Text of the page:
I don't know why some people seem to think that orange is McLaren's traditional colour. Possibly because that (well actually Papaya, which is more of an egg-yolk yellow) was the colour that the cars were when the music stopped for Bruce McLaren. In reality, F1 McLarens were only orange-y for four seasons: 1968, 1969, 1970 and 1971 (though it continued in Can-Am for longer). For 1972 it was mostly replaced by Yardley white, black and brown and when Marlboro took over as main sponsor the orange went completely.
Before 1968 F1 McLarens were turned out in various colours. The first McLaren F1 car to race, the M2b in 1966 was white with a dark blueish green stripe. That was followed in 1967 by the F2-based M4B, which was red with a white nose. The 4B was then superseded by the M5A, which was red with a dark blue stripe.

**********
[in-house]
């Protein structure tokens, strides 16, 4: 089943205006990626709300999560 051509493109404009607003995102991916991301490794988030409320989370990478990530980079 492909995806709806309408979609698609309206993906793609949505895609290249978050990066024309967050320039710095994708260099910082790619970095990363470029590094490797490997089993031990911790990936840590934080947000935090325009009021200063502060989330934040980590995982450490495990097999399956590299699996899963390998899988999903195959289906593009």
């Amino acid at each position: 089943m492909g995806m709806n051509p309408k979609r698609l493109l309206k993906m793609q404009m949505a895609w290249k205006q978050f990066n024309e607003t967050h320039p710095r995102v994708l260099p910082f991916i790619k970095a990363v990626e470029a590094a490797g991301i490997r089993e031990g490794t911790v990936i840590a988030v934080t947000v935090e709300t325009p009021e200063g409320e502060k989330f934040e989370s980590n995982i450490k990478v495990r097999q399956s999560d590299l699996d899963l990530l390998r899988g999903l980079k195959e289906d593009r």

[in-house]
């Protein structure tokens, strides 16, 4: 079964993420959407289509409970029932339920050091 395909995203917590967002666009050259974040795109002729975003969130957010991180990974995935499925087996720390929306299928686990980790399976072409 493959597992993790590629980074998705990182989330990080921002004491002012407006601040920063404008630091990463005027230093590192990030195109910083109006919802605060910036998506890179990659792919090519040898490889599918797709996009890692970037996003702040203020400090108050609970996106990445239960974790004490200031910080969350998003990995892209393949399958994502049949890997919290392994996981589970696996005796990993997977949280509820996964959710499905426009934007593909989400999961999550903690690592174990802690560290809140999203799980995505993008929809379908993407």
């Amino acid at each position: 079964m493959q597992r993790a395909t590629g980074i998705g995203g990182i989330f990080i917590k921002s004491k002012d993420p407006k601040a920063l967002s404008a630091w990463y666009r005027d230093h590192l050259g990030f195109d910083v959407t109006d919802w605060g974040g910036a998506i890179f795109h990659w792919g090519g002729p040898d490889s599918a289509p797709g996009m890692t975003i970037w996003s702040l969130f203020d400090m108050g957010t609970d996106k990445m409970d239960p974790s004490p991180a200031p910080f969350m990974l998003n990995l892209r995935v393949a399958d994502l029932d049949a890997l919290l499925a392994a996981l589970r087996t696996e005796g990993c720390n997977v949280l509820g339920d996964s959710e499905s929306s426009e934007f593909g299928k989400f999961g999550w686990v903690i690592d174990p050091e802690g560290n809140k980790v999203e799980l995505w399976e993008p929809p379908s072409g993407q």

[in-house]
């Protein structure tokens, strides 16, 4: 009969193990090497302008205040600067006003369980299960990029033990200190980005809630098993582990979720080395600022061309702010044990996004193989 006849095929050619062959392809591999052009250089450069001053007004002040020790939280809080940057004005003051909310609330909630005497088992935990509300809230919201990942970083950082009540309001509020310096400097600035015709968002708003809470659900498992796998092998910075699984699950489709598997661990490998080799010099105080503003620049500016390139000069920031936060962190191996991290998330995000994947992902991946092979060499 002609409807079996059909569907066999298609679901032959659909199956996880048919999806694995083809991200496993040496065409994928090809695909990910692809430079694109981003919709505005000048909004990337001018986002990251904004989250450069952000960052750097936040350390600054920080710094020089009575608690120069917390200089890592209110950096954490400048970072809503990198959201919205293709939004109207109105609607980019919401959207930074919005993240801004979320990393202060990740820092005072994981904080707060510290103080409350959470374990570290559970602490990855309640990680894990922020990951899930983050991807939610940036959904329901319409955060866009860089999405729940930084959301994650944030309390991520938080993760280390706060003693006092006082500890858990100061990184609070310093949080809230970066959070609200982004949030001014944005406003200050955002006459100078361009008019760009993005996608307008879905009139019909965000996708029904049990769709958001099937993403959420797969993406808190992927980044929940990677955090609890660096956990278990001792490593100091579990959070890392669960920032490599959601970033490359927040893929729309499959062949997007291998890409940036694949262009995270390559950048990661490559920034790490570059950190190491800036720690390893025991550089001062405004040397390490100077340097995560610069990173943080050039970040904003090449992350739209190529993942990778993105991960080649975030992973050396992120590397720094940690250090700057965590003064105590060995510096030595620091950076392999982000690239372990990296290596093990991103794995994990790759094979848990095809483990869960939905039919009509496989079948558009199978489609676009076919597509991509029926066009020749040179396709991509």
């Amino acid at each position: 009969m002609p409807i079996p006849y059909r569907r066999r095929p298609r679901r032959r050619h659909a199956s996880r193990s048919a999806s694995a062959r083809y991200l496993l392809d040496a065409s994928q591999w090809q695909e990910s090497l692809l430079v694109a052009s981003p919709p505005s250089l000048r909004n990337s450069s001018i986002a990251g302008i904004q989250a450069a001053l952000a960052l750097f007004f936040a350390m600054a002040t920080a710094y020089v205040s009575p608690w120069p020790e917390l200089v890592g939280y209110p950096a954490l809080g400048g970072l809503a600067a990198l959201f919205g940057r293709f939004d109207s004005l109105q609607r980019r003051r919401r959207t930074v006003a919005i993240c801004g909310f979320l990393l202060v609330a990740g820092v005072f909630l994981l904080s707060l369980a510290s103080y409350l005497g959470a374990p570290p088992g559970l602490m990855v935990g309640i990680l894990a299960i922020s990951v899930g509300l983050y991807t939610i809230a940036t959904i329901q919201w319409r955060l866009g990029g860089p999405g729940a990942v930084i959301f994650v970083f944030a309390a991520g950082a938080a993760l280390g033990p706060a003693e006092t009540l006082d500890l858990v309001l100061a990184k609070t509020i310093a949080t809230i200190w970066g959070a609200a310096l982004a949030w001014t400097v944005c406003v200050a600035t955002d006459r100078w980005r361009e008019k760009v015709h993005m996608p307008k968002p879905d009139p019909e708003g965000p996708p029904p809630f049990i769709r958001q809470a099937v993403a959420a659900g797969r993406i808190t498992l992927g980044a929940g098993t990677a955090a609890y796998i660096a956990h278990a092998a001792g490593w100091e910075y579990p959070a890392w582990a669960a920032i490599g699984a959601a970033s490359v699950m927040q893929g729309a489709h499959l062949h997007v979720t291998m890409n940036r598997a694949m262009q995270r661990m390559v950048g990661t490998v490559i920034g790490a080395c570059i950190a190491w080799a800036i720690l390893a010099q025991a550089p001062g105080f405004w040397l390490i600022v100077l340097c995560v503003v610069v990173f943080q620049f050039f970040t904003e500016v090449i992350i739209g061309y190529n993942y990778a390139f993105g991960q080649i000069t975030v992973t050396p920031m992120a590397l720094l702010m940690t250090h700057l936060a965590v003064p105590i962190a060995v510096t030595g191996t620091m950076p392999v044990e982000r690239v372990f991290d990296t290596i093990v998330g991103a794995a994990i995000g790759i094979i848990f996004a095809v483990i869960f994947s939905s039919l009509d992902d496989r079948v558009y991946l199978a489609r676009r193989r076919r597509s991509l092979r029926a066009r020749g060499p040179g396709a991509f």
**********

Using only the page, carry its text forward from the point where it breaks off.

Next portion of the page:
If you go back to the first racing car McLaren produced, the Group 7 M1a, that was black with a broad silver stripe, reflecting the New Zealand sporting colours used in rugby, soccer etc:
When national motor racing colours were first created, former British colonies were generally allocated British green plus another distinguishing colour - hence the green and gold of Brabham. New Zealand's distinguishing colour was silver. The silver fern is also the national emblem worn by New Zealanders representing their country in sport. So there is a good argument that if McLaren has a traditional colour it would be silver/chrome.